By Trudy Stevenson
WHEN Simba Makoni announced that he would run for presidency last week, I expected the whole nation to sit up and take notice. Here at last was a mem
ber of President Robert Mugabe’s own party prepared to challenge him openly!
Certainly there has been a lot of talk and speculation, and some genuine excitement, especially among the business community. But almost immediately we started to get the negative remarks: “He’s just trying to trick us.”; “He’s a plant to destroy the MDC”; “There’s no way he can win, whatever he does.”; “He has no following.”; “He’s an opportunist.”; “Mugabe has already rigged the election.” , etc.
This reminded me of similar negative reactions to the Sadc-led negotiations between MDC and Zanu PF and the unity talks between the two formations of MDC, and other positive developments over the past few years.
People almost immediately dismiss all these developments as futile, and go back to victim mode, the “poor little me” syndrome wherein all the forces are against them and there is absolutely nothing they can do to get out of the mess they are in.
While it is true that the Sadc-led negotiations did not lead to agreement between Zanu PF and the MDC for the election, and that the unity talks collapsed following Morgan Tsvangirai’s failure to adopt the agreement last weekend, both of these developments led to positive spin-offs, which are dismissed along with everything else as being worthless.
To me, the very fact that Zanu PF and the MDC were prepared to talk in the same room and try and reach an agreement, even if that agreement failed, is a positive development. It means the will is there, somewhere, in both sides, to work together to resolve our national crisis.
Likewise the fact that the negotiating teams of the two MDCs (comprising the top 10 of each formation) agreed on a reunification document means that there is a will, somewhere, at least in the top leadership, to present a united front in the forthcoming elections.
Surely these are positive developments despite the negative end result.
I believe that we Zimbabweans have been victims of abuse for so long that we have become locked in victim mode and do not actually want to switch over.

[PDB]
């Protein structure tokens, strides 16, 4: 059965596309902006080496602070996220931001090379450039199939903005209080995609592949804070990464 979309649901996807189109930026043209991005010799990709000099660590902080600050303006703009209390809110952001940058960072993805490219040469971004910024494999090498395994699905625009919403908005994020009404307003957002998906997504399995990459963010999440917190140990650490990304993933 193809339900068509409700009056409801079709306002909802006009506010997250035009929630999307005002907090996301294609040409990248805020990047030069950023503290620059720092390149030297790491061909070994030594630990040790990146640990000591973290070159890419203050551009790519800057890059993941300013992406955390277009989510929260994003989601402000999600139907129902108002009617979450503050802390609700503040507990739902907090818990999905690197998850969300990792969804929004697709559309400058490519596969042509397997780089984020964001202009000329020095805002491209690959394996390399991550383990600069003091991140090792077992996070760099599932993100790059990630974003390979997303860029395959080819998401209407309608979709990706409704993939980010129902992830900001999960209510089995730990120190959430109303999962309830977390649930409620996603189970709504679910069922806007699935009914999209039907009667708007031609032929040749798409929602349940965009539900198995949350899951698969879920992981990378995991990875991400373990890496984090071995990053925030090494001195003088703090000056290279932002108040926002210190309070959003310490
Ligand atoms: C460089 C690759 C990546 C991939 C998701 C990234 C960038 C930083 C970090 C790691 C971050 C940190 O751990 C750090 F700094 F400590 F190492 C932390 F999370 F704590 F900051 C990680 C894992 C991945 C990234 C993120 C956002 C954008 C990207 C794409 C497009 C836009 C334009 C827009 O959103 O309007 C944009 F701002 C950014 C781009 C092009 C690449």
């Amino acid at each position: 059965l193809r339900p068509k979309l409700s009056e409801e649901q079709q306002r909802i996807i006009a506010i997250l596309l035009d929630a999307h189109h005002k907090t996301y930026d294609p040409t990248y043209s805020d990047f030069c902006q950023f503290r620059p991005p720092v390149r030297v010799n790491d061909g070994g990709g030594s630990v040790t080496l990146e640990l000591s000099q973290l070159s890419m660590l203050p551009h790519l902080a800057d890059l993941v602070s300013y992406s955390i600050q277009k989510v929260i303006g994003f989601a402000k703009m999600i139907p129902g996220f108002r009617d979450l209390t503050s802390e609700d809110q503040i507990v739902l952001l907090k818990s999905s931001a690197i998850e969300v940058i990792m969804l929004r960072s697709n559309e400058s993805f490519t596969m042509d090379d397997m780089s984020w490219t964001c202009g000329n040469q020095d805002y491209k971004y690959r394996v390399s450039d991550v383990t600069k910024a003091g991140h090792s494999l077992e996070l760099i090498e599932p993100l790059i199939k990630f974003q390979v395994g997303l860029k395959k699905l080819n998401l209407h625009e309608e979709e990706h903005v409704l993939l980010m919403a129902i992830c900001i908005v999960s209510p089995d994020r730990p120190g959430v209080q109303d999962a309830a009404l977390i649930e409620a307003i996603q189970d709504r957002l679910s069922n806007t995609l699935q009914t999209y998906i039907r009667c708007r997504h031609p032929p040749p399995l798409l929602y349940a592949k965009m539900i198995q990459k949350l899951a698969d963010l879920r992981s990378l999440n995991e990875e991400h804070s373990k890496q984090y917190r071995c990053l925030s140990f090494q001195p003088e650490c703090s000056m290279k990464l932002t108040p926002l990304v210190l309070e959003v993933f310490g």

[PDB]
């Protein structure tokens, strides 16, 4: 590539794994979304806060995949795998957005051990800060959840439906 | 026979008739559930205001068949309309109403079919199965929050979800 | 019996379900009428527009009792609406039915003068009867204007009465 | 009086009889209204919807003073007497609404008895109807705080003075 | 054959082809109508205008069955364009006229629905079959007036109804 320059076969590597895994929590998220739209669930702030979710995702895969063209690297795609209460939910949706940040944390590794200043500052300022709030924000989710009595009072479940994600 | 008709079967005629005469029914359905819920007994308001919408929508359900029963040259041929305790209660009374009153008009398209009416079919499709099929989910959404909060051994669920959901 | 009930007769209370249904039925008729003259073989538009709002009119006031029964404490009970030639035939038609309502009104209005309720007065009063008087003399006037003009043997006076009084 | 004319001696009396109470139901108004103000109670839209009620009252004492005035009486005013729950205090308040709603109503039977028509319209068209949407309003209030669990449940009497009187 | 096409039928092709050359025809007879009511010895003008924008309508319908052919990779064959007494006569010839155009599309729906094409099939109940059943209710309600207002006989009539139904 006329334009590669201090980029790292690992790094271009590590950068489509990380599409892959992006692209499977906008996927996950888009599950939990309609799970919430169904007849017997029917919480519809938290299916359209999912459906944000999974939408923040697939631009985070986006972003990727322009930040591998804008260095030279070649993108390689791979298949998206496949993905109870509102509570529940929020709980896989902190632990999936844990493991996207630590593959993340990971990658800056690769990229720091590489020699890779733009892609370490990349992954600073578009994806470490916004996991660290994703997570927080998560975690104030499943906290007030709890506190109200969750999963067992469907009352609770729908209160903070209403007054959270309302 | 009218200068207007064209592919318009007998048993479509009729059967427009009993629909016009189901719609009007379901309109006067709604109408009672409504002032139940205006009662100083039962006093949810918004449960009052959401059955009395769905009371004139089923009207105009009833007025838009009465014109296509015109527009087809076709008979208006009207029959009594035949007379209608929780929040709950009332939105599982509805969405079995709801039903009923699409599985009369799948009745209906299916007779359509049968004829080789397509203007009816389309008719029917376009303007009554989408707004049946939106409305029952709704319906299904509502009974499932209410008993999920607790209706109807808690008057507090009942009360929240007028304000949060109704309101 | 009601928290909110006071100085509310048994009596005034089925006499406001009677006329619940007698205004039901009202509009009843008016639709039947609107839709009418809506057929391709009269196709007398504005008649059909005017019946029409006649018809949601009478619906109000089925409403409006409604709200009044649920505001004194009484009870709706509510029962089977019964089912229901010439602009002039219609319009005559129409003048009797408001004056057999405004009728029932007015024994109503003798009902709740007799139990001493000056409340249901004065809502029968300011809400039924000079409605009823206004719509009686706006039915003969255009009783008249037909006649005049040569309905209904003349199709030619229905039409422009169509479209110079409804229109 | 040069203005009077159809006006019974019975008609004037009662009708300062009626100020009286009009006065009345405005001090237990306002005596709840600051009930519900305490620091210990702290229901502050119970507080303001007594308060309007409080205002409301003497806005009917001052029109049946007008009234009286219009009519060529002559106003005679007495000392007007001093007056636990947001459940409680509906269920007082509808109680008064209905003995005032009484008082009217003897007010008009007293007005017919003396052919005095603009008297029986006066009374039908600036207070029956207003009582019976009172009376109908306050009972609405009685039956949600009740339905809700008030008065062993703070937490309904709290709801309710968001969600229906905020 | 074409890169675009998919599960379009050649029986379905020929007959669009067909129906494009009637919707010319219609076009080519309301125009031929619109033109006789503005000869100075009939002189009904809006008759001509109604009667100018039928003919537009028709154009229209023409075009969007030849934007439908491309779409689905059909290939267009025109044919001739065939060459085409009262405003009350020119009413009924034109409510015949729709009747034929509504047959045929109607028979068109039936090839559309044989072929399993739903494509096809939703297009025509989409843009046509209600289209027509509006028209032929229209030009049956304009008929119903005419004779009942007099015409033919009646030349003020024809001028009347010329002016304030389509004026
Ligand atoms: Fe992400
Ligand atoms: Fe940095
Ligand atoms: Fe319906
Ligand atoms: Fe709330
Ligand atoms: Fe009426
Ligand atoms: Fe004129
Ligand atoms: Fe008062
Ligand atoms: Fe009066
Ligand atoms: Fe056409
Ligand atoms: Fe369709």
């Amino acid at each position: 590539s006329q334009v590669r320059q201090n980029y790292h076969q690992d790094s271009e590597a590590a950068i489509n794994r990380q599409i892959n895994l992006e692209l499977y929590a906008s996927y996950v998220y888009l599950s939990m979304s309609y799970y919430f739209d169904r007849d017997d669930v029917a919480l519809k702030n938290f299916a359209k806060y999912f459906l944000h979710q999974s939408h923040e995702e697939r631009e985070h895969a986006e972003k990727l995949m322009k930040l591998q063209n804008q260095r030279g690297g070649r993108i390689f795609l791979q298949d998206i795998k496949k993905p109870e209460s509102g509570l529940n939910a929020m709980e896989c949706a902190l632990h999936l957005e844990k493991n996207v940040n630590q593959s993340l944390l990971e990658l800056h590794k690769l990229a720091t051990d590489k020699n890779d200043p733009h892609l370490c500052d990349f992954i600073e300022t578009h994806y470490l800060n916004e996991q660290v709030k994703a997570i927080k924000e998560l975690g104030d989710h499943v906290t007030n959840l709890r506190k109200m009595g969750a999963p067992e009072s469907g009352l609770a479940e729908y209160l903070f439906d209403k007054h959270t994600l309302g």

We enjoy all the negative publicity about our situation and our country.
We enjoy being patted gently and consoled for all the terrible things we are suffering.
“Oh, you are from Zimbabwe. Poor you, we feel so sorry for you.”
We are like women in an abusive relationship. We are battered and bruised and have broken bones and we shake with fear.
But we cannot imagine getting out of this relationship, and we just go back for more.
Afterwards, if a really decent man comes along, we are afraid of making a commitment to him because of our experience, so we lose our self-confidence and wither quietly away — another destroyed life.
We do not want to hear that anything positive is happening. We block our ears, and quickly find another story of women and babies being beaten and locked up by riot police.
We look for evidence that the election will not be free and fair, and ignore positive developments like all the elections being held on the same day.
So when a powerful new figure announces a challenge to the old man, we prefer to find reasons why it will not change anything.
We prefer to wallow in our comfort zone in victim mode rather than shake ourselves awake and find the energy to really fight for a better Zimbabwe.
Someone said to me the other day: “You know, even if the old man died and his body was in a coffin, people would say: ‘No, it can’t be him, it must be someone else’.”
We Zimbabweans are in need of psychotherapy because we have become mentally ill. We need professional help to get out of this negative mindset, and we need it fast, if we are to wake up and make the most of this amazing God-given opportunity that has suddenly been thrown at us.
Surely the fact that someone as respected across the board as Simba Makoni has come out in the open and asked all of us to join forces to save our country is an opportunity not to be missed.
It has come very late for this election, but it has come — and if we can snap out of victim mode and into victor mode in the next few weeks, we CAN do it!
* Trudy Stevenson MP is a member of the MDC faction led by Arthur Mutambara.